The constant evolution of Product Design and how semantics stole my job…

Hey I’m Sam, and I do design.

What type of design do I design? Well… I don’t know any more.

I studied at university as a product designer. We were there to learn how products are designed on an industrial scale. Not handmade, not batch produced, but on a global and industrial level. For this reason, product design was also often called industrial design. I could interchange the term I used, depending on who I was talking to, and the terms were synonyms of each other, depending on who you asked.

But that was 6 years ago. That was a time when we were still mourning the loss of skeuomorphism in the iPhone. It was a time when digital design had finished copying the real world in order for users to “understand” the interface, and it had started to make its own way in life. We saw flat design and multi-tap gestures that weren’t possible in traditional product design.

However, 6 years later, it is clear that digital design didn’t have a clean divorce from product design. It decided instead to take its name. Now the entire design industry refers to anything digital, service, user experience, or user interface design, as “product design”.

I spent four years at university studying what I thought was the cutting edge of User-Centered thinking and empathy within product design. My head was buried in an industrial design dream.

Now that I’ve emerged from the other side of graduation, it has suddenly hit me that I’m not a product designer any more. That title was adopted by the UXers and UIers. Product design is now any service that a consumer can interact with. I can only officially call myself an industrial designer now (though I have started calling myself an “item” designer, even if it’s not catching on just yet).

At the end of the day, I’m the designer that wraps the “product” in an outer shell that customers can buy. The item is a physical embodiment of the product which is stored on local chips and on cloud servers. Arguably, the shells are a deciding factor when choosing an “item”, but no way near as much as the “product”. Few would turn down the new iPhone 11 and iPhone 11 Pro because they don’t like the camera design. People care more about the photos it can take and the services it provides (product) than the shape of the camera bump (item) in that scenario.

The real question is (and this is the question that keeps me awake at night): how long will it be before a product doesn’t need the shell at all?

That’s actually the exciting thing about the creative field we’re in.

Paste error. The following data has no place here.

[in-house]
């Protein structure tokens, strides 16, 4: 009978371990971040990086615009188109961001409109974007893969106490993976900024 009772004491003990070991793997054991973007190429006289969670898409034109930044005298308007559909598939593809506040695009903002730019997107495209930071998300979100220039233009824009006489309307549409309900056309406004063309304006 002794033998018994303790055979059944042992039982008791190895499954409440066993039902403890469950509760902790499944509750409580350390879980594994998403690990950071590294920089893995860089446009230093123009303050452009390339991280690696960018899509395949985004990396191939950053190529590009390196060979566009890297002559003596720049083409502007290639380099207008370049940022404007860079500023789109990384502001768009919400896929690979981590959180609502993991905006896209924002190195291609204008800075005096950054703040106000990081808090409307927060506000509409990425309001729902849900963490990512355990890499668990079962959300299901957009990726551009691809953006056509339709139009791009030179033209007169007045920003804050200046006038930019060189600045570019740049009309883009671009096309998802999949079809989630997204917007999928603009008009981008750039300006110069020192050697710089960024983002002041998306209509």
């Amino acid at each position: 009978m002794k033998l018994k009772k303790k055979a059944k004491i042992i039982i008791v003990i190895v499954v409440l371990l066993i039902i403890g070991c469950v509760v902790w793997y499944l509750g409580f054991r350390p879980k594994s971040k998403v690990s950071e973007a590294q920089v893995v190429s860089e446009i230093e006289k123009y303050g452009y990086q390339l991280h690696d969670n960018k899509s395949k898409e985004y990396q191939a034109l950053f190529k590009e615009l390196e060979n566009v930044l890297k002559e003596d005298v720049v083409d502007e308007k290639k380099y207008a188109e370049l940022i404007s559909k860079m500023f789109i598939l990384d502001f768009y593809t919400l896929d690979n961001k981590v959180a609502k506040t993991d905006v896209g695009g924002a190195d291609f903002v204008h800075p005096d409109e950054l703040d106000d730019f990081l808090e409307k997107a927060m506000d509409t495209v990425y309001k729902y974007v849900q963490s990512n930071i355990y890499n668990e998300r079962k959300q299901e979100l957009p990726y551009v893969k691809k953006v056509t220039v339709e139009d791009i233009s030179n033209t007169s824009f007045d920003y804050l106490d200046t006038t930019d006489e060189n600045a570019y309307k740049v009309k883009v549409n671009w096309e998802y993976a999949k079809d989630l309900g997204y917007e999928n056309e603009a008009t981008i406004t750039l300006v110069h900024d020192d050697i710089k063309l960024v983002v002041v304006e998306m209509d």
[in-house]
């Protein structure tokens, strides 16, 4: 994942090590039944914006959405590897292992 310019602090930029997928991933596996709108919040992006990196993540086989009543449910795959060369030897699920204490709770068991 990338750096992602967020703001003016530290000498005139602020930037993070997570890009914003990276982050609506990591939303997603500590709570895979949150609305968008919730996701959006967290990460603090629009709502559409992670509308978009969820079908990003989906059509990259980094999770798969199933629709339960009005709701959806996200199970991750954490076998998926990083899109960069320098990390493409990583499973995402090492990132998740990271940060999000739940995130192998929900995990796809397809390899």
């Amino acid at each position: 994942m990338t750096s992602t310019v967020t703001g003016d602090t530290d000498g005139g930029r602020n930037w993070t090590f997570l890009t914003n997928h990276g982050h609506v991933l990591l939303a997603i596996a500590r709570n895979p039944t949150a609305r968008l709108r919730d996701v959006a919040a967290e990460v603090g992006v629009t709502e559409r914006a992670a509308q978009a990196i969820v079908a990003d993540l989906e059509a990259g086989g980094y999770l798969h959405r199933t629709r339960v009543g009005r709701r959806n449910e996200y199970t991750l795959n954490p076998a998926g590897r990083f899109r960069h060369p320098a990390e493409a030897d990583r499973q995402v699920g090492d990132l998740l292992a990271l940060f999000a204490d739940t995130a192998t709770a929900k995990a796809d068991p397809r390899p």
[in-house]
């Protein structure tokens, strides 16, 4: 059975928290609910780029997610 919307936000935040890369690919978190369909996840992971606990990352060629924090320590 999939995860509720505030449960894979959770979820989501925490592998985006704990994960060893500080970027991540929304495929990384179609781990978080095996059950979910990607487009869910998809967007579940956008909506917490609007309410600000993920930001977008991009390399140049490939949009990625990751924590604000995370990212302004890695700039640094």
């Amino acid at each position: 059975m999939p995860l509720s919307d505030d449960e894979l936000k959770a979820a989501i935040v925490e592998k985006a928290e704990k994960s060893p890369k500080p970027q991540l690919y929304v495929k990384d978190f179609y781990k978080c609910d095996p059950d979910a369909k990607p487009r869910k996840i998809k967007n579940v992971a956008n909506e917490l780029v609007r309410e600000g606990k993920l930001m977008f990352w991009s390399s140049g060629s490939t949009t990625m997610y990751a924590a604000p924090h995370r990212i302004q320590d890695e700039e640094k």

The human race has been creating since the dawn of time but “design” as we know it is relatively new. The industrial revolution that kicked it all off was 200 years ago. “Modern” design thinking brought to us with Bauhaus was 100 years ago. When compared to the artists and craftspeople of ancient civilizations, modern design is still taking its first steps. As such, we are collectively pioneers; steering our profession in ways that would have seemed impossible even 20 years ago. Our industry is malleable and never still.

By its very nature, our profession pushes the boundaries of what human creativity is capable of. Design works with social, business, and environmental constraints that must be navigated to design a good product. That process in itself is a skill that is ever-changing. In the time it took me to choose a degree and finish it, the landscape has shifted to a brand new location.

As creatives, it’s no longer the case that we learn one discipline and stay segregated for the rest of our career. The skill sets that we pick up are heavily transferable to different sectors, and I would argue that it’s best to learn as many disciplines as possible. Want to future-proof your job? Learn the skill that may replace it.

Our job is to literally change the world. I don’t mind if my job title changes along with it – I just need to remember that I need to as well.


Sam Gwilt is an industrial designer with an eclectic mix of skills. He graduated Brunel University London and worked for Paul Cocksedge Studio, specializing in bespoke lighting installations and exhibitions internationally. He now works with clients globally at consultancy Precipice Design, and also runs an Instagram Page and YouTube channel – Sam_Does_Design – where he shares industry tips with the community.